By Alan Prendergast
By Michael Roberts
By Michael Roberts
By Amber Taufen
By Patricia Calhoun
By William Breathes
By Michael Roberts
By Melanie Asmar
In an effort to streamline what promises to be a lengthy legal process, all fourteen lawsuits filed by families of people injured or killed in the shootings at Columbine High School have been moved to federal court in Denver. But an attorney for two of the families says his clients aren't much closer to getting their most pressing questions answered -- questions regarding what law enforcement knew about killers Eric Harris and Dylan Klebold prior to the massacre, and how police responded to the rapidly developing crisis on April 20, 1999.
Last spring, several plaintiffs went to state court to force the public release of the Jefferson County Sheriff's Office long-delayed "final report" on Columbine, as well as 911 and dispatch tapes, video surveillance footage, ballistics reports and other key documents related to the investigation. The audio and video record, released over a period of months, contradicted the sheriff's account of the five-hour rescue effort on several critical points, highlighting numerous self-serving distortions and omissions in the official report ("The Lost Command," July 13). But now concerns are also being raised about possible omissions in the "edited" evidence that's been made public, too, particularly in the audiotapes of communication between Jefferson County dispatchers, commanders and officers at the scene that day.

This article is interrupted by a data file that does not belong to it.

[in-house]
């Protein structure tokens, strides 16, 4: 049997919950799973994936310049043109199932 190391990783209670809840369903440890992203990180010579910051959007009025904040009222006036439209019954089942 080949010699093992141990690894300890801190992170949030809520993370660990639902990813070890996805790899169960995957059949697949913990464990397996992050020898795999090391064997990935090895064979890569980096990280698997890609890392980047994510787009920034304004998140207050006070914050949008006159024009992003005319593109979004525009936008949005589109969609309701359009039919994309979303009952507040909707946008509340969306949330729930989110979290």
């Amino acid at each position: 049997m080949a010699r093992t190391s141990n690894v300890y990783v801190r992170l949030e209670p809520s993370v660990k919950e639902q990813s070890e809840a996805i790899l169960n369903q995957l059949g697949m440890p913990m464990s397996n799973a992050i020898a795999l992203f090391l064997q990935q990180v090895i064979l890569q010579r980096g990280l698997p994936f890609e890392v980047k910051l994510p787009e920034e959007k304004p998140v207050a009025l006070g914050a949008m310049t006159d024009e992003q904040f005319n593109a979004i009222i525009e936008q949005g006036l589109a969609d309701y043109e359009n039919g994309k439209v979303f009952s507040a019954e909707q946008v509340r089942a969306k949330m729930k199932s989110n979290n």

"We'd like to know where some people were and what they were doing -- and so far, in the information we've got, that isn't there," says Jim Rouse, an attorney representing the families of slain students Kelly Fleming and Daniel Rohrbough. "There may be a perfectly good explanation why it's not there, but we're not getting as much detailed information as we'd hoped for."
In his order granting the Fleming-Rohrbough public-records request, District Judge Brooke Jackson allowed the sheriff's office to make brief deletions of names, addresses and phone numbers to protect the privacy of various 911 callers, police officers and third parties, including the names of students other than Harris and Klebold who were accused of being somehow involved in the shootings. The judge's order also banned release of a portion of the 911 call from the school library after the killers entered the room because an enhanced version of the tape captures screams and dialogue accompanying the executions. The edited tapes, amounting to more than forty hours of recorded calls, were digitalized and released on two compact discs in July.
Most of Judge Jackson's restrictions refer only to the 911 calls. However, an analysis of the audio files reveals that the radio traffic between dispatchers and various responding officers was significantly edited, too. Police dispatchers are trained to give the time as they acknowledge reports of key events in the field -- "Shots fired, 11:32," for example -- and while the practice is far from consistent on the Columbine tapes, there is sufficient time-stamping on the calls to determine that the actual time elapsed far exceeds the running time of the tapes. In several instances, gaps of five to fifteen minutes in "real" time can be detected between seemingly consecutive calls.